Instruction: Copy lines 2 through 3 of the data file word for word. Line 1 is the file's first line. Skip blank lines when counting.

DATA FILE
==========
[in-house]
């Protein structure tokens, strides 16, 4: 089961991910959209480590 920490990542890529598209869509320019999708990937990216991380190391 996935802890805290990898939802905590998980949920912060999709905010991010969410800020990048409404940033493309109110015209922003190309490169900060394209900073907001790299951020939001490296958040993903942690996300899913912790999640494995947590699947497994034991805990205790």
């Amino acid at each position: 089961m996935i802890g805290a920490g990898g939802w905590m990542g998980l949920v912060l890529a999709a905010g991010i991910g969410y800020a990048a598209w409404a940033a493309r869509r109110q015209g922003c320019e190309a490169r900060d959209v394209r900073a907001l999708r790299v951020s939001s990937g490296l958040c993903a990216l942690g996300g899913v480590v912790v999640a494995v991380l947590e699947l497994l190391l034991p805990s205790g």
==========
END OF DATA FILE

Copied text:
């Protein structure tokens, strides 16, 4: 089961991910959209480590 920490990542890529598209869509320019999708990937990216991380190391 996935802890805290990898939802905590998980949920912060999709905010991010969410800020990048409404940033493309109110015209922003190309490169900060394209900073907001790299951020939001490296958040993903942690996300899913912790999640494995947590699947497994034991805990205790």
């Amino acid at each position: 089961m996935i802890g805290a920490g990898g939802w905590m990542g998980l949920v912060l890529a999709a905010g991010i991910g969410y800020a990048a598209w409404a940033a493309r869509r109110q015209g922003c320019e190309a490169r900060d959209v394209r900073a907001l999708r790299v951020s939001s990937g490296l958040c993903a990216l942690g996300g899913v480590v912790v999640a494995v991380l947590e699947l497994l190391l034991p805990s205790g």